The closing of public Jewish institutions appeared to be nearly complete over the weekend, and the spread of coronavirus forced synagogues and organizations to find alternatives to even small public gatherings.
In a statement released Friday just hours ahead of Shabbat, leaders of six major American Orthodox Jewish organizations called on their members to follow social distancing rules, including limits on daily group prayers and weddings. The statement followed reports of continued large gatherings in some charedi Orthodox communities despite warnings about the spread of the coronavirus.
“We have taken the unprecedented and deeply distressing step of shuttering the central fixtures of our lives — our shuls, yeshivas and schools — and certainly to eliminate other gatherings,” signed by the heads of Agudath Israel of America, the Orthodox Union, the National Council of Young Israel, the Lakewood Vaad, the Rabbinical Council of America and the Rabbinical Alliance of America. “We have done so because as observant Jews we have an obligation to place supreme value on protecting human life.”
Rabbis from the Orthodox, Conservative and Reform movements in New Orleans conducted a joint Havdalah service online Saturday night, NOLA.com reports. The intrafaith service was “an example of how the danger posed by the coronavirus has rocked a key pillar of Jewish faith in the New Orleans area: community,” the site reports. New Orleans has one of the biggest concentrations of coronavirus diagnoses in the country.
Dozens of Orthodox rabbis and medical professionals in Florida have issued a public letter urging Jews “in no uncertain terms” not to travel to the state this year for Passover. “To all those from out of state considering spending Pesach here in Florida,” the letter says in bold, “it’s halachically prohibited and medically irresponsible to come.” Among the signatories is Sholom Lipskar, a prominent Chabad rabbi who has been diagnosed with the coronavirus.
J: Jewish News of Northern California reports that members of Urban Adamah, a Jewish farm in Berkeley that is a flagship site of the Jewish farm movement, are delivering fresh produce to seniors who are shut in their homes. “We’re taking care of between 30 and 40 households of elderly members, washed everything, bagged it and delivered it to my house, fully protected,” said Lorelai Kude, a member of Aquarian Minyan in the East Bay. “They harvested it wearing gloves and masks.”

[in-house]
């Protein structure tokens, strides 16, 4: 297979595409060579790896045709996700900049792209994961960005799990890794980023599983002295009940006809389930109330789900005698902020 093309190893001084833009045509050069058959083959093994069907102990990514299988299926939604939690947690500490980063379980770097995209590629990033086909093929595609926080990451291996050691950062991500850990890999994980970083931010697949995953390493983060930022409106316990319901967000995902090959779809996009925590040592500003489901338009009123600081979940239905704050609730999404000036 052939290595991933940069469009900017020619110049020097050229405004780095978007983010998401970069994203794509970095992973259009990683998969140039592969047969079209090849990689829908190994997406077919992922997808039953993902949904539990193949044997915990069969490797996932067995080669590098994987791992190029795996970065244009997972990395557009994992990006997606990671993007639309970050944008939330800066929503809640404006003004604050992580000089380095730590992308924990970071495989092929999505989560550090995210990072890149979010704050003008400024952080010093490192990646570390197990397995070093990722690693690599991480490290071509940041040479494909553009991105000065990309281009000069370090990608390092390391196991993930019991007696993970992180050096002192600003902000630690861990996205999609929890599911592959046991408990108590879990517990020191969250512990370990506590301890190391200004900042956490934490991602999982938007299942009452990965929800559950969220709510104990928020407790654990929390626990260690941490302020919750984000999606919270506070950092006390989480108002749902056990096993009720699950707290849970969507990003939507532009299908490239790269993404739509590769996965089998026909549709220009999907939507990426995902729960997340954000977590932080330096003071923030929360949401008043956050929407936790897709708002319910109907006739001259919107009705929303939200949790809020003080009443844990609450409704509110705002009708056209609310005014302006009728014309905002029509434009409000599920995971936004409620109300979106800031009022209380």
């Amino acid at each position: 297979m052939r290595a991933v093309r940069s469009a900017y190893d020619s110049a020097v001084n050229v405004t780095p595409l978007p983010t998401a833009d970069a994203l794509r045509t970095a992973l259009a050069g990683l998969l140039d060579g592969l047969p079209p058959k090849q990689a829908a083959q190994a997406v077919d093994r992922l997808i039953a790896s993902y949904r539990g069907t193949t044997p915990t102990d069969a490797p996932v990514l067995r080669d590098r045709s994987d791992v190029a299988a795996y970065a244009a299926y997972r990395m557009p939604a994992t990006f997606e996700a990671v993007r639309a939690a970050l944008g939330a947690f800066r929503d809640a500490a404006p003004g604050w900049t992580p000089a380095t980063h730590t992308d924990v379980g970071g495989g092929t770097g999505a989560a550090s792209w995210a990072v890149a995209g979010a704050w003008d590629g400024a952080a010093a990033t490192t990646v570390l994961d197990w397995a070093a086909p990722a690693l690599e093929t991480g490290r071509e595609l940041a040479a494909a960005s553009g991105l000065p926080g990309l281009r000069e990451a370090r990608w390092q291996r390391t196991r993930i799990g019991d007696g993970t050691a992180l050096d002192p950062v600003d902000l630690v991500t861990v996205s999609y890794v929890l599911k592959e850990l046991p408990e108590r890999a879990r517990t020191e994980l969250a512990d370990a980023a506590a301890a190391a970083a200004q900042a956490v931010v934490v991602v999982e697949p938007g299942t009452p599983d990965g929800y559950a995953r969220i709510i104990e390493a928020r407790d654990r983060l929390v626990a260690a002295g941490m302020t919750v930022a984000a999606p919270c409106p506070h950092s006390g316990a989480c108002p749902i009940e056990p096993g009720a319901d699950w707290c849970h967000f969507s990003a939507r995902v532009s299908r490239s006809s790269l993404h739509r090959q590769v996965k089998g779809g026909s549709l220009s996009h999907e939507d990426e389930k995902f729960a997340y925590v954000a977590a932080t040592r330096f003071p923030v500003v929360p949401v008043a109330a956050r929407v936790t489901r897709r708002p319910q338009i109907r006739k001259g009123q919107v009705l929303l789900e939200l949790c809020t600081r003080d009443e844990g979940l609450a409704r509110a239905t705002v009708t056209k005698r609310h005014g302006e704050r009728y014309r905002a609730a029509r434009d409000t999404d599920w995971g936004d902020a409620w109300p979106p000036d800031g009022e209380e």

Brandeis University has announced that it will not hold a graduation ceremony this spring. The historically Jewish university in Massachusetts is among the growing number of colleges calling off commencement ceremonies, leaving open the possibility that students might reconvene in May after studying remotely this spring.
Two Brooklyn-based organizations, the Flatbush Fund and Chasdei Lev, are offering financial assistance to members of the Flatbush community affected by the Covid-19 crisis. Elderly Flatbush residents can arrange to have essential items home delivered to them by calling (929) 322-3459. And the Flatbush Jewish Community Coalition is offering free masks. A rabbi or physician should contact email@example.com.
The Jewish community in England is concerned about draft legislation that could allow government authorities to cremate victims of coronavirus, even against the express wishes of the deceased and their families, the Jerusalem Post reports. According to the proposed legislation, aimed at tackling the growing public health emergency, “Personal choice for body disposal will be respected as far as possible” but “where there is no suitable alternative (for example if safe storage limits were likely to be breached and out of area alternatives were not available), the power to direct may be used to direct whether a body is buried or cremated.” Cremation is strongly prohibited by Jewish law.
O Boticário, a Brazilian cosmetics giant owned by the billionaire son of Holocaust survivors, has donated to the city of Curitiba 1.7 tons of gel alcohol, which can be used as hand sanitizer, according to JTA. Miguel Krigsner, a Jewish biochemist and environmentalist, was born in La Paz to a Polish father and a German mother who fled the Nazi regime, Krigsner moved to Brazil with his family at 11. “Our essence is to be agents of transformation in everything we do. If we save a life, we save humanity. This is Judaism,” Krigsner said.
Meanwhile, in Israel …
More than 1,200 Israelis have been infected with coronavirus as of Monday morning, with the spike in the number of diagnoses likely tied to a sharp increase in the number of coronavirus tests being conducted – some 5,268 in the last 24 hours, Haaretz reports. And the unemployment rate there has risen to 16.5 percent, with over 500,000 people losing their jobs since the start of March, the Employment Service reports. Israel’s unemployment rate was 3.6 percent in the fourth quarter of last year, according to the Bank of Israel.
As members of the Jewish community find themselves unable to congregate in person, they are increasingly turning to the internet. Online coping advice, classes and notices of webinars on such topics as medical information and hints for preparing for the upcoming Passover holidays are serving as a growing means of doing what they formerly did face-to-face.
A coalition of 40 Jewish organizations will sponsor a speech by Natan Sharansky, former Soviet prisoner-of-conscience and Jewish Agency official, on today at noon. He will speak in “a global event … to a global audience of students and families about “Unity during Isolation,” to provide strength, encouragement and a unique perspective during this difficult time,” according to an announcement of the interactive class.
Infectious disease specialist Dr. Jo-Ann Harris will take part in a webinar on the topic sponsored by Hadassah on coronavirus on Monday at 8 p.m. Questions should be submitted in advance to firstname.lastname@example.org.